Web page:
60 May 2015
SpectrumView from WD6CNF. It will be assumed here
that your radio audio output is connected to the sound
card on your computer and SpectrumView is running.
Allow the radio to warm up to reduce drift. Remember
there are two things we want to find: the BFO frequency
and how it changes with frequency.
It’s easy to determine the BFO frequency. Tune in a
local AM station of known frequency and select SSB on
the receiver. There will be an audio tone and a peak in the
audio spectrum as shown in Figure 5. This peak is due to
the carrier of the AM station. Adjust the BFO knob back
and forth, and watch the tone peak move left or right. The
peak frequency is shown at the top of display. This tone
peak is the BFO frequency.
Okay, now we want to find out how the BFO changes
with RF dial frequency. We can do this by tuning in
another station far away in frequency from the AM station
and noting the change in BFO frequency. A good choice
is WWV at 10 MHz as previously mentioned. (In a pinch,
an RF signal generator can be used in place of WWV.)
Let’s say that we tuned to a local AM station at 1.130
MHz and set the BFO to 970 Hz by observing
SpectrumView. Then, say, we tuned to WWV at 10 MHz
and found the BFO peak had changed to 1,024 Hz. This
shows that the BFO increased 54 Hz over the 8.87 MHz
frequency difference between the two stations. This is a
rate of 6.08 Hz per MHz. It is a small change, but worth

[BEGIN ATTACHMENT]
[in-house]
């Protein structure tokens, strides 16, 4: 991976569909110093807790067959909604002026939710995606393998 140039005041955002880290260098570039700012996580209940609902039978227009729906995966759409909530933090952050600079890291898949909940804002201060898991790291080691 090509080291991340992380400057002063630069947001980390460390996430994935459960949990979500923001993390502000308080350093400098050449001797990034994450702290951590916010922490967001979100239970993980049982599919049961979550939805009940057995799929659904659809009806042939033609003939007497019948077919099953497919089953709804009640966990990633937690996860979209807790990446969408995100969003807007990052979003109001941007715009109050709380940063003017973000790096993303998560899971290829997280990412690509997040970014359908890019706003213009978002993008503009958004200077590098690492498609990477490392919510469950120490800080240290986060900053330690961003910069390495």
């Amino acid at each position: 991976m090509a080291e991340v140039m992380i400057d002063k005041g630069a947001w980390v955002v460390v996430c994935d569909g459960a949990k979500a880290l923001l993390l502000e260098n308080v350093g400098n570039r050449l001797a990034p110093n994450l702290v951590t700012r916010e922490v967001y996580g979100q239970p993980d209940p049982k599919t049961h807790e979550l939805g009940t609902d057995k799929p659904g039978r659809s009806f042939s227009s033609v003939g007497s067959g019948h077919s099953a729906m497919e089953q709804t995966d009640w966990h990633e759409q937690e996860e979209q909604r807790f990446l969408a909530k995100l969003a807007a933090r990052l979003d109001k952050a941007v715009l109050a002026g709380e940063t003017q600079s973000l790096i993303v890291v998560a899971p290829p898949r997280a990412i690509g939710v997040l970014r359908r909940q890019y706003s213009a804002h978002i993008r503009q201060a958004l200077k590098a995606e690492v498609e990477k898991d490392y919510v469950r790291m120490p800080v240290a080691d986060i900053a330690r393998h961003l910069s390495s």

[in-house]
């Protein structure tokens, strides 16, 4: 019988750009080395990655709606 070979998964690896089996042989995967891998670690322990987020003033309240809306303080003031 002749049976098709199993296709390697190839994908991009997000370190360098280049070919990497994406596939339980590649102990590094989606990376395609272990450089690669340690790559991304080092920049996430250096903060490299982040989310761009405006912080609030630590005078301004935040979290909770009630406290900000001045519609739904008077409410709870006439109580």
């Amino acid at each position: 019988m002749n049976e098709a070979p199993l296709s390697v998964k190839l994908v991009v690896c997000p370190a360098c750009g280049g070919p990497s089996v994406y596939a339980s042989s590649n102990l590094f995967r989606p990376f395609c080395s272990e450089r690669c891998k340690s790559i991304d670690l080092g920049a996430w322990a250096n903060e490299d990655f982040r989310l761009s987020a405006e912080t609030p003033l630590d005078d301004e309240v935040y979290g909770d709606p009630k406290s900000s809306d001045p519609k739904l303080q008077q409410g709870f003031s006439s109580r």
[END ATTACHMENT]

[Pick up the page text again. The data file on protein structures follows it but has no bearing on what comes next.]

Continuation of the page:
correcting for in the interest of accuracy. (Your AM station
frequency and numbers, of course, will be different.)
Remember this rate value. It is all we need to set the BFO
to any value at any frequency.
Here is an example of how to do this.
Suppose we wish to set the BFO to 600 Hz at 14.095
MHz. (Note that this corresponds to the true dial of
14.095600 MHz in SSB mode.) We will use the standard
candle AM station at 1.130 MHz. Note the frequency
difference ( 14.095 – 1.130) = 12.965 MHz. Hence, the
BFO frequency at 1.13 MHz would correspond to 600 –
6.08 x 12.965 = 521.1 Hz.
At this point, tune in the AM station at 1.130 MHz in
SSB mode and adjust the BFO knob for 521 Hz. Now,
when you set 14.095 on the radio dial, it will correspond
to BFO of 600 Hz and the true dial frequency of
14.095600 MHz. In this case, the AM station is our
standard candle, and since it is a local station it is always
available for setting the BFO using SpectrumView. Station
WWV is no longer needed.
Note that the BFO setting can be a negative
frequency. Suppose you want a BFO setting of 0 Hz at
14.076 MHz which is a true dial frequency of 14.076000
MHz. Similar to above, we have 0 – 6.08 x 12.946 = - 78
Hz. For this case, just rotate the BFO knob past 0 Hz to
negative frequencies, as monitored by SpectrumView at
the standard candle of 1.13 MHz.
Once the BFO is set, do not adjust it except to
change to another effective dial setting. It may drift a little
with temperature, so check it periodically. Remember that
SSB mode must be selected to use it. BFO calibration is
very useful for selecting the starting radio frequency
segments for BPSK, WSPR, and JT65, which usually need
an accurate true dial setting.
Since many of the signals you will be receiving are
FIGURE 7. JT65 decoding windows.
FIGURE 6. SITOR
data received with